Being true believers, my parents made sure that their kids were aware of the horrors of Communism. While other families talked about the weather, the baseball scores and neighborhood gossip, our dinner conversations took a different tack.
Over chicken and dumplings, my mother described Mao Zedong’s torture methods. Pot roast and carrots encouraged Dad to detail mass starvation in the Ukraine and prison conditions in the Soviet gulag. Sometimes we heard about children forced to turn their parents into the Commies. Then, those same children were forced to watch while their mother and father being tortured and executed. In the most horrific stories, the children were made to kill their own parents while the guards watched.
I was terrified. For most of my teen years, I had bouts of indigestion, persistent headaches and frequent nightmares. As hard as I tried to tell myself that these things would never happen in Chicago, my parents were very persuasive. And given the fact that the Communists did do many horrible things, it was hard to push beyond the fear.
Then, adding to the conspiracy “over there,” the John Birch Society embraced another mission. My father called it “taking our country back.”
That’s right—fifty years before right wingers with tea bags on their tri-corner hats waved “Don’t Tread on Me” flags, the Birchers set out to return America to its glory days—sometime between colonial America and 1925. Those halcyon days when real men were free to do anything while the government did practically nothing.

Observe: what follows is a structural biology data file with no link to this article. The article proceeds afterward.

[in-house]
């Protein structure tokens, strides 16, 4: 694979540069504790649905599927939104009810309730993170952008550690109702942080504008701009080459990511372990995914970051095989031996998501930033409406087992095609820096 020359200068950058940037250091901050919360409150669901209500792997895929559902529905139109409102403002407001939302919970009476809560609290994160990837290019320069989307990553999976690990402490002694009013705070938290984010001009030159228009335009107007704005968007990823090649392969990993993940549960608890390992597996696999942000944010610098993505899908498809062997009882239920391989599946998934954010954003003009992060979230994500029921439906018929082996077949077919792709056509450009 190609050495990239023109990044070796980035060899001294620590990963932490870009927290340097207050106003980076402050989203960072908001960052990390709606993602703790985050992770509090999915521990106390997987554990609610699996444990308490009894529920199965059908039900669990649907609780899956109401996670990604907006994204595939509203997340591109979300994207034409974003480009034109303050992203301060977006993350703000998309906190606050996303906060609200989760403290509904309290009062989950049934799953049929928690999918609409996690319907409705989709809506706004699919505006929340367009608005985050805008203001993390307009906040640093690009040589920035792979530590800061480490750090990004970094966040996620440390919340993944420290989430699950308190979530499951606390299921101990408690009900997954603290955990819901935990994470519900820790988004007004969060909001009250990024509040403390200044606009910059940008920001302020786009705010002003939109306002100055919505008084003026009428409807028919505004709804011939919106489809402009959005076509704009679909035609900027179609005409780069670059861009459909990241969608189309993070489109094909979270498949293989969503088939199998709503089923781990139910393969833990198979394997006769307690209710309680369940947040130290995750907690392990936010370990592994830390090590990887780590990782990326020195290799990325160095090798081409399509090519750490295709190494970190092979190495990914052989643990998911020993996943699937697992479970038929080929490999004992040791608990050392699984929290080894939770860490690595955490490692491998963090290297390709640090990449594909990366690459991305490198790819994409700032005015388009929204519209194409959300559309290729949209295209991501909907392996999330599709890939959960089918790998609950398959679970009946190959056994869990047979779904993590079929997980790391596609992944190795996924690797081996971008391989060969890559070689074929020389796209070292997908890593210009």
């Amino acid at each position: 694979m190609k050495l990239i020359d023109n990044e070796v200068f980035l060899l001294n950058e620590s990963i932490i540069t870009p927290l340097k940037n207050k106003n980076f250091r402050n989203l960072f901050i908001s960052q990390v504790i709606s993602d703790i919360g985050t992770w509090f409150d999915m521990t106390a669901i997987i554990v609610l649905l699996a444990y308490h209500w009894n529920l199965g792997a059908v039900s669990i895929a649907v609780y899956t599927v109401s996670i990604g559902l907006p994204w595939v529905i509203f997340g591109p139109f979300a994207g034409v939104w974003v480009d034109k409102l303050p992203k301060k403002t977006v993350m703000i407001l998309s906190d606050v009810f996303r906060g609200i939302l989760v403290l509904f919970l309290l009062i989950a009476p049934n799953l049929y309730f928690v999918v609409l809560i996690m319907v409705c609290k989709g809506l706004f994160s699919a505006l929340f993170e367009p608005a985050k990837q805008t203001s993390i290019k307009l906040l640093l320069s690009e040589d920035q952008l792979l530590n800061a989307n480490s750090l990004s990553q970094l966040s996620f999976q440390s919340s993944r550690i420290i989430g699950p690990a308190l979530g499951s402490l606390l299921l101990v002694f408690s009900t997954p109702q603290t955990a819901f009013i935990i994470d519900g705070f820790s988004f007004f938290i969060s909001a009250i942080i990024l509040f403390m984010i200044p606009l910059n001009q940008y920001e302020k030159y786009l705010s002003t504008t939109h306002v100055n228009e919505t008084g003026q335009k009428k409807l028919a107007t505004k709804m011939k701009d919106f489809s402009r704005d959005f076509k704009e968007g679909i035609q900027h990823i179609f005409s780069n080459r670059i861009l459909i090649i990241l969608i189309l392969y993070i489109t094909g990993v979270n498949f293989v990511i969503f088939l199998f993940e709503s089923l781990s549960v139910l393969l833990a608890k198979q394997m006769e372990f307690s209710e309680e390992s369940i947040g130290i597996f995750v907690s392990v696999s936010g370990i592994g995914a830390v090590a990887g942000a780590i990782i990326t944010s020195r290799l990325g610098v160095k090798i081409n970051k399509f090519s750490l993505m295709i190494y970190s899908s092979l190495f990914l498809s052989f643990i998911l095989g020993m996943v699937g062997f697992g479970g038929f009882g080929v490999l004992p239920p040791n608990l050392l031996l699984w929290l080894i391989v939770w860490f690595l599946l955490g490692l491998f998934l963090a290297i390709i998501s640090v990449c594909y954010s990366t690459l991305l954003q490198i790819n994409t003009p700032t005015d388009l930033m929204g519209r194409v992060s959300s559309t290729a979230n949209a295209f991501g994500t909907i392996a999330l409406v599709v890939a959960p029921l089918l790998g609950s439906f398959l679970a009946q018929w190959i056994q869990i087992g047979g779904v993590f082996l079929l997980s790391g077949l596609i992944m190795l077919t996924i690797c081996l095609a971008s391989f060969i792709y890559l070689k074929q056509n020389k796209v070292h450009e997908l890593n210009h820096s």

Of course, to get back to that real America, everything passed since FDR had to go, along with the Income tax and every government program not specifically mentioned in our sacred documents. Birchers gleefully anticipated the death of Social Security, unemployment compensation, all welfare programs, federal funding for highways and bridges, all regulation—including nuclear regulation, Civil rights legislation and anything relating to education. Birchers could hardly wait for the day the government would be 60 percent smaller than it was (in 1960) and the income tax rate would be zero.
The two-part plan was so compelling that tens of thousands of Americans joined in just the first few years. Welch had envisioned an army of 1 million stalwart patriots to stop the Conspiracy. By 1960, my father imagined that the Birch Society would break through the 100,000 member milestone before Christmas.
Of course, his dreams were about to run into a harsh reality. More about that in the next segment.
For more about me and my upcoming book Wrapped in the Flag: A Personal History of America's Radical Right, coming from Beacon Press in July 2013, please visit my website www.claireconner.com.